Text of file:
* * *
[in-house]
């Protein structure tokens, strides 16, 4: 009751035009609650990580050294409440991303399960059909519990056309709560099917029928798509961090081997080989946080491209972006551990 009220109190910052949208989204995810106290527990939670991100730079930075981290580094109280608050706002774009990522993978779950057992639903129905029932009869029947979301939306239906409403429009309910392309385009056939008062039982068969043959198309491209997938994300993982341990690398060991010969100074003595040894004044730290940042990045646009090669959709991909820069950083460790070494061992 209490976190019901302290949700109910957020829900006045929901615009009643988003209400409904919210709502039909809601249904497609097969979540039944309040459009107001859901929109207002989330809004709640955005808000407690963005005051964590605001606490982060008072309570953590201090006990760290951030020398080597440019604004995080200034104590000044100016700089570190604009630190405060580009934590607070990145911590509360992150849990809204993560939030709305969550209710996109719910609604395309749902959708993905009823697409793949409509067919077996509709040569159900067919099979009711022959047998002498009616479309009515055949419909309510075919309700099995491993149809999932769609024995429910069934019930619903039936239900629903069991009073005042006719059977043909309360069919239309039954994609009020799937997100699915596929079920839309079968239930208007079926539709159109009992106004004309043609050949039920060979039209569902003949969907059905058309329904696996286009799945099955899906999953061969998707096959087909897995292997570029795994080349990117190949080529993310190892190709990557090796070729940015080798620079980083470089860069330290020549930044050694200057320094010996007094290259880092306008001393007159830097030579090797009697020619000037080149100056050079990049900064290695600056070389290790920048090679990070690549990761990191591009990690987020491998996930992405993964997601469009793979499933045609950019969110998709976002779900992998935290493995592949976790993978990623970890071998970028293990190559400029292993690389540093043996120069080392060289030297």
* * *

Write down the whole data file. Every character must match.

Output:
[in-house]
């Protein structure tokens, strides 16, 4: 009751035009609650990580050294409440991303399960059909519990056309709560099917029928798509961090081997080989946080491209972006551990 009220109190910052949208989204995810106290527990939670991100730079930075981290580094109280608050706002774009990522993978779950057992639903129905029932009869029947979301939306239906409403429009309910392309385009056939008062039982068969043959198309491209997938994300993982341990690398060991010969100074003595040894004044730290940042990045646009090669959709991909820069950083460790070494061992 209490976190019901302290949700109910957020829900006045929901615009009643988003209400409904919210709502039909809601249904497609097969979540039944309040459009107001859901929109207002989330809004709640955005808000407690963005005051964590605001606490982060008072309570953590201090006990760290951030020398080597440019604004995080200034104590000044100016700089570190604009630190405060580009934590607070990145911590509360992150849990809204993560939030709305969550209710996109719910609604395309749902959708993905009823697409793949409509067919077996509709040569159900067919099979009711022959047998002498009616479309009515055949419909309510075919309700099995491993149809999932769609024995429910069934019930619903039936239900629903069991009073005042006719059977043909309360069919239309039954994609009020799937997100699915596929079920839309079968239930208007079926539709159109009992106004004309043609050949039920060979039209569902003949969907059905058309329904696996286009799945099955899906999953061969998707096959087909897995292997570029795994080349990117190949080529993310190892190709990557090796070729940015080798620079980083470089860069330290020549930044050694200057320094010996007094290259880092306008001393007159830097030579090797009697020619000037080149100056050079990049900064290695600056070389290790920048090679990070690549990761990191591009990690987020491998996930992405993964997601469009793979499933045609950019969110998709976002779900992998935290493995592949976790993978990623970890071998970028293990190559400029292993690389540093043996120069080392060289030297």